Communicating Disease

Cultural Representations of American Medicine

‘Communicating Disease’ focuses on the intersections of literature and medicine. It unravels the intricate entanglement of culture and disease and is devoted to the representation of life through medical narratives, exploring its value to both the literary critic and the medical practitioner. Grouped in four sections, the contributions to this volume discuss cultural representations of medical practice, the medical profession, diseases and epidemics, and potential healing functions of narratives.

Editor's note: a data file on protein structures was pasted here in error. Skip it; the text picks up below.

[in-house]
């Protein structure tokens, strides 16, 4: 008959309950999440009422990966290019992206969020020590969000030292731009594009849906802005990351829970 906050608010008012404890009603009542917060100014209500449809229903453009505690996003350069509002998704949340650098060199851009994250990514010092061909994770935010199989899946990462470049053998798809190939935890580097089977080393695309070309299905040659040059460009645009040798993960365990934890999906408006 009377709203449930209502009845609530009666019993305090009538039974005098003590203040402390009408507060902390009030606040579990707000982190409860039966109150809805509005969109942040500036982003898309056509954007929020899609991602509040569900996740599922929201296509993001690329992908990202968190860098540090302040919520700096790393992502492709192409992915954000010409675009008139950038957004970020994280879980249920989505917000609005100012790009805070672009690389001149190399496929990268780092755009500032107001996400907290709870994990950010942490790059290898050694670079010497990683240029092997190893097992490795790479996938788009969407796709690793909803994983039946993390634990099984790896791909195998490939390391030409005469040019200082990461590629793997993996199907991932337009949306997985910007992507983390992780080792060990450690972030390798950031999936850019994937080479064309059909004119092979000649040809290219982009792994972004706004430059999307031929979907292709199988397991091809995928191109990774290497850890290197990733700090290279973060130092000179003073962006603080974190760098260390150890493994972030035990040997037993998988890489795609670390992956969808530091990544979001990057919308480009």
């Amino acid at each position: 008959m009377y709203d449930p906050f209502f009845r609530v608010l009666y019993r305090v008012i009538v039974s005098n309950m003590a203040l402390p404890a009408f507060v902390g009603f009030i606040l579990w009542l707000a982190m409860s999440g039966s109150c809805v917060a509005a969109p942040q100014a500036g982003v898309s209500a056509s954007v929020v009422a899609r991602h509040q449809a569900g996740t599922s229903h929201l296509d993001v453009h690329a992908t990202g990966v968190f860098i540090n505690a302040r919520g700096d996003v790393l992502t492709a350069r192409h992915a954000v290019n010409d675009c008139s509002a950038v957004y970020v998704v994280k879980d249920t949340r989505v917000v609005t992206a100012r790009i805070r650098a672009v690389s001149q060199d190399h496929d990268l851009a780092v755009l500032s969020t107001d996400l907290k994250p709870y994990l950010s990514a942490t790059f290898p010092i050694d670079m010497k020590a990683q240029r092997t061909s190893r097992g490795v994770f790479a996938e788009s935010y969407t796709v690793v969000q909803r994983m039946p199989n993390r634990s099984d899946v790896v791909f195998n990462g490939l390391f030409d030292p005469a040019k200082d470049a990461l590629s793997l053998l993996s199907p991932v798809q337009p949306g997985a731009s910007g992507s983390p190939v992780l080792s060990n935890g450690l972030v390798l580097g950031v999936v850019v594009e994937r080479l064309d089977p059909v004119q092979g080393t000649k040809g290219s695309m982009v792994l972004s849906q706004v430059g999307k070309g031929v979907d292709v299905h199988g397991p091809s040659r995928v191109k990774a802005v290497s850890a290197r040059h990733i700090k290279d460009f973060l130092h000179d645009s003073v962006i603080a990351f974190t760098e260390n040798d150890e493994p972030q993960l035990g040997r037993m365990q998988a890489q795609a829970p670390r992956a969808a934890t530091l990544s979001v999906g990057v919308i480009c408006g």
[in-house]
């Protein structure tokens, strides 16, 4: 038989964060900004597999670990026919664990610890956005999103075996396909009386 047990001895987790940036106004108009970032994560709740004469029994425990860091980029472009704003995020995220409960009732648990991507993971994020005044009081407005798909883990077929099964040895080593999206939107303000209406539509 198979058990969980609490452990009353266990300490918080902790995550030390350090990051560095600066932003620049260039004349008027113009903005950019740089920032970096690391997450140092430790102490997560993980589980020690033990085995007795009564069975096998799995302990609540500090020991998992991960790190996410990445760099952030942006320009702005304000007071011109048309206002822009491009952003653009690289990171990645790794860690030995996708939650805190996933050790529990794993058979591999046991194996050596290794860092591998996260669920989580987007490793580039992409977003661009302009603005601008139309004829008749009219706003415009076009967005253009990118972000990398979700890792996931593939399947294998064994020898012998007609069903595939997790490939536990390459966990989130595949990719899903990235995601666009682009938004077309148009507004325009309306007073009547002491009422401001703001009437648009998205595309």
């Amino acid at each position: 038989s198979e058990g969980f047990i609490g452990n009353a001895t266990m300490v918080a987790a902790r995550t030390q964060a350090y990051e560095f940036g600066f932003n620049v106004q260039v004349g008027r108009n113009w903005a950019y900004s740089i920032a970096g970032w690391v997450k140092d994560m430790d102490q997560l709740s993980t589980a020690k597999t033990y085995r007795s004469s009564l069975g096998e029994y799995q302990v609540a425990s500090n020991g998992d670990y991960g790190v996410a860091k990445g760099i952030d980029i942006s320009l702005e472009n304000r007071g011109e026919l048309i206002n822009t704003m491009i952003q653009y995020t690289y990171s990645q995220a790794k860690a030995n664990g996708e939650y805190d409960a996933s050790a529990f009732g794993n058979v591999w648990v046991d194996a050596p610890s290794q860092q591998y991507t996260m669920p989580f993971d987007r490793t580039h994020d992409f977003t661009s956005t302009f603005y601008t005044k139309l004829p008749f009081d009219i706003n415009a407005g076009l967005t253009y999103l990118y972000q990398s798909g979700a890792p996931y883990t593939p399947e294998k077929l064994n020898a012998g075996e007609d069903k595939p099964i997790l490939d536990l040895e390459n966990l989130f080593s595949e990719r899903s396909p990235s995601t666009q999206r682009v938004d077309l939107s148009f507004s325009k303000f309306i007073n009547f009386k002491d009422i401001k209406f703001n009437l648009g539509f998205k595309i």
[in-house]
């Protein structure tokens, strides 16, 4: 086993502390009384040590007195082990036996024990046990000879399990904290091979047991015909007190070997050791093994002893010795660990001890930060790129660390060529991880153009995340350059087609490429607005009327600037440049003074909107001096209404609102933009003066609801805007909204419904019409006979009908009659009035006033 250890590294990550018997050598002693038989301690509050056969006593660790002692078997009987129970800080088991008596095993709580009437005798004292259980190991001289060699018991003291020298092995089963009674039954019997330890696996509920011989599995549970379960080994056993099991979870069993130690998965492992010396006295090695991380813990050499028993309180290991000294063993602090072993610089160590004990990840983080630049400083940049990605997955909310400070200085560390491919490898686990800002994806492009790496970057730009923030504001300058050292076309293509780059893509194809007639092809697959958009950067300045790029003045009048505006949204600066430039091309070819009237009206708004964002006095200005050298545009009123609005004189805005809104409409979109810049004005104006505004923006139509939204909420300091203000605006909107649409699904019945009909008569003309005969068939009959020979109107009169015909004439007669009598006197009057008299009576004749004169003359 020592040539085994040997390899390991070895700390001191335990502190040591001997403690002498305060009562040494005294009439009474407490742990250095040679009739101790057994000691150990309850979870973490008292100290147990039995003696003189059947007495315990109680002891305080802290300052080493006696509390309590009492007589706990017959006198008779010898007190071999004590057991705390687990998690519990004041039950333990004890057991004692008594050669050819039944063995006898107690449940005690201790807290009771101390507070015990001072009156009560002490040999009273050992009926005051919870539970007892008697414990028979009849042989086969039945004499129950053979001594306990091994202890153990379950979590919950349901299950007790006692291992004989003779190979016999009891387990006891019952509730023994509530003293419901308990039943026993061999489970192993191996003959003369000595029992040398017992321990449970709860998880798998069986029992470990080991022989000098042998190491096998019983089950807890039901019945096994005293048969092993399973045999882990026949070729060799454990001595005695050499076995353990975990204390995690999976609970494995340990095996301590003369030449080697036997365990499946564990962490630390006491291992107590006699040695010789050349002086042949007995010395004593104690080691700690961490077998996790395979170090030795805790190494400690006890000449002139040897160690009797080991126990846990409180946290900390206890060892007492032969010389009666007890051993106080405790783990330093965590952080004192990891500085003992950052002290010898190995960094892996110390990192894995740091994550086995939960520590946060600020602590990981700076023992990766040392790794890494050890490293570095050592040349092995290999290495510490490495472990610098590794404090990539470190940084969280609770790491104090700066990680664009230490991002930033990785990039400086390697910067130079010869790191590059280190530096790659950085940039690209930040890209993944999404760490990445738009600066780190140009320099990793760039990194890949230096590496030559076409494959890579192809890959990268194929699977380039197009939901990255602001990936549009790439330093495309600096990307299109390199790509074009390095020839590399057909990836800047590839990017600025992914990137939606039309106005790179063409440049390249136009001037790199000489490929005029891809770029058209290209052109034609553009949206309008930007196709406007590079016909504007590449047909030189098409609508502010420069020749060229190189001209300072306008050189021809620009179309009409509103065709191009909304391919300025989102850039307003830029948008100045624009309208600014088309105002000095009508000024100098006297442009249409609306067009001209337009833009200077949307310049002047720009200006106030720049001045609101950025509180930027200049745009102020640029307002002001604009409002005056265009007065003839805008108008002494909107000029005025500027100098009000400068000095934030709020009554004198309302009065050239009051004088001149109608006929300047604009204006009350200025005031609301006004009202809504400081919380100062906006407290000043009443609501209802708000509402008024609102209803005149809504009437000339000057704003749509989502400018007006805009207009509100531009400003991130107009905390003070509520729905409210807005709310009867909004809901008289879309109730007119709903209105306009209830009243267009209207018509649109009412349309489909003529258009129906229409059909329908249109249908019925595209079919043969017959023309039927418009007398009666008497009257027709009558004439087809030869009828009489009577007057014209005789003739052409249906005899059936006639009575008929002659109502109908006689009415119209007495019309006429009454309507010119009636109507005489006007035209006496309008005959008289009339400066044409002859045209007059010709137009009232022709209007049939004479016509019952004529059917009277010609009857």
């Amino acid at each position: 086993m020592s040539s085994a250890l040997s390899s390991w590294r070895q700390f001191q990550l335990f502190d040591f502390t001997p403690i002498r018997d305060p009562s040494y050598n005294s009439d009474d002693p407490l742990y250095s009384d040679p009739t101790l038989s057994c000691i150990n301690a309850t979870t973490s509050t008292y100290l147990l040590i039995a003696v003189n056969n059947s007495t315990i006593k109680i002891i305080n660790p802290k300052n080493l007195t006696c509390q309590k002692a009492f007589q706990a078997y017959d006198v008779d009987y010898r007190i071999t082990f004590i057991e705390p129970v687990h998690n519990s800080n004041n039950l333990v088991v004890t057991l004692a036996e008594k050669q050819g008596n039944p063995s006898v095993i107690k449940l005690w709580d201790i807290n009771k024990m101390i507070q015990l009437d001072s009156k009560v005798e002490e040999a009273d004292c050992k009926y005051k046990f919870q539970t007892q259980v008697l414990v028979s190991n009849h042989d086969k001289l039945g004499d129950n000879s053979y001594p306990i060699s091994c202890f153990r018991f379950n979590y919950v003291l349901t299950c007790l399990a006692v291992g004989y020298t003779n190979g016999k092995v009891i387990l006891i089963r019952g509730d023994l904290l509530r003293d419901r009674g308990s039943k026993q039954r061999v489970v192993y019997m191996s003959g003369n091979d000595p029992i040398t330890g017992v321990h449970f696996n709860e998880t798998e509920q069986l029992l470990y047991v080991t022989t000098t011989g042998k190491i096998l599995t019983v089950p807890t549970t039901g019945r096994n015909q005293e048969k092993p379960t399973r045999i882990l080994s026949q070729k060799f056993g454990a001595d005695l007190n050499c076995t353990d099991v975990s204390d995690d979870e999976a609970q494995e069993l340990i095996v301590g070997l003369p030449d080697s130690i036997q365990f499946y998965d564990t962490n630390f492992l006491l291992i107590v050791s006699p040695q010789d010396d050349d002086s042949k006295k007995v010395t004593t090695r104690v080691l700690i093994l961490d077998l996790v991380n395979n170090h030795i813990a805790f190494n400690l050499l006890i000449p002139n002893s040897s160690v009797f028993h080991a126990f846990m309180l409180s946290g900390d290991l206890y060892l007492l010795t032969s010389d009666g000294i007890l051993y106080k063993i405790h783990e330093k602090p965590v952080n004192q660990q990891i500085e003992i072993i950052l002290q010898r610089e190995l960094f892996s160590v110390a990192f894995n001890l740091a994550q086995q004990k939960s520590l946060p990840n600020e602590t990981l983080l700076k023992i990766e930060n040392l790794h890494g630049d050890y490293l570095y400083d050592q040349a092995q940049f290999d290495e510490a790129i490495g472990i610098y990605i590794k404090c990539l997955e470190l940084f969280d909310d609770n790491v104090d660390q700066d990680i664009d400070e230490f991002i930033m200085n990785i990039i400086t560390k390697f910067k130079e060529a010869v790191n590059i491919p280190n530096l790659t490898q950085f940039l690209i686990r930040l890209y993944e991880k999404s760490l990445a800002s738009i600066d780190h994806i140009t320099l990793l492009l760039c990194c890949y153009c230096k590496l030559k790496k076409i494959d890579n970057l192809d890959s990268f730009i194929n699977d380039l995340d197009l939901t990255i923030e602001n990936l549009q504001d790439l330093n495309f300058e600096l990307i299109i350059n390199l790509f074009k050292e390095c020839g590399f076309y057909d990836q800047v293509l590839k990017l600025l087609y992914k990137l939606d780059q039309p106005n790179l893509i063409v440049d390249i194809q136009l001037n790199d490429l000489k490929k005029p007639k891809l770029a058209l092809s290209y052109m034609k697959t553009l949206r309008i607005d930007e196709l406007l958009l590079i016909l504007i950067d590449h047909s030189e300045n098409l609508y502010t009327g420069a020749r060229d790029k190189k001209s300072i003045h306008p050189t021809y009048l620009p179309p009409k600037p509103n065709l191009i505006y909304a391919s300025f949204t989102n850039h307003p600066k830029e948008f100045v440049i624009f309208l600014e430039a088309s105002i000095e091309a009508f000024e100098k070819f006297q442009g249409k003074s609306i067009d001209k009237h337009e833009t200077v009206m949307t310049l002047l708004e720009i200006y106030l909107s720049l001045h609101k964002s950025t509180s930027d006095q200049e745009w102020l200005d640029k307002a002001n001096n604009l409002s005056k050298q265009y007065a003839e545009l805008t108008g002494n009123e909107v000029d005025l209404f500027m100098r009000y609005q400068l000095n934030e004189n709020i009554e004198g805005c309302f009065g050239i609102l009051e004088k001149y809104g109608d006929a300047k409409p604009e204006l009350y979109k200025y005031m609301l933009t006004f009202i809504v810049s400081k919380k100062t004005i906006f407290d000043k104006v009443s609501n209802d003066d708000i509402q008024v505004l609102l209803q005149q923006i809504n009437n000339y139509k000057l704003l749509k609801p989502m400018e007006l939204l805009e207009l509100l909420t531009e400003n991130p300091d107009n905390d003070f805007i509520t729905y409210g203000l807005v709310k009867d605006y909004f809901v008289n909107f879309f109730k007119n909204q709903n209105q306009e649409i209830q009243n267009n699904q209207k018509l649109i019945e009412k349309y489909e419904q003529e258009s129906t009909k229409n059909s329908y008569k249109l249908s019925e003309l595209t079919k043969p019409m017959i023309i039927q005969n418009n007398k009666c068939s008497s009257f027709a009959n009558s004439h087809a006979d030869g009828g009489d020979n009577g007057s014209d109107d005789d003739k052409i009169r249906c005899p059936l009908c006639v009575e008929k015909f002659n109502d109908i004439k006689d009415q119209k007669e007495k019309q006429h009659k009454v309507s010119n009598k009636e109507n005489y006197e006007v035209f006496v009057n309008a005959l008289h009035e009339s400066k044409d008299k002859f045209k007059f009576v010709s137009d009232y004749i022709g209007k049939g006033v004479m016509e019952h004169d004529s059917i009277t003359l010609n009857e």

Topics range from eighteenth-century Old and New World practices of medicine via the careers of nineteenth-century women doctors and nurses subverting dominant gender norms, to twentieth- and twenty-first-century cognitive sciences; from smallpox epidemics via yellow fever to AIDS and biotechnology; from Alice James and Charlotte Perkins Gilman to Siri Hustvedt and Richard Powers as well as women pathologists on the screen; to be concluded by a transnational reading of the world of medicine in the medium of literature.


Heike Schwarz in: Anglia, 133.1 (2015), 216ff

Christa Jansohn in: Jahrbuch Literatur und Medizin, Bd. VII (2015), 215ff

Joanna Ziarkowska in: Polish Journal for American Studies, Vol. 8 (2014), 262ff

Inhalt (PDF 28kB)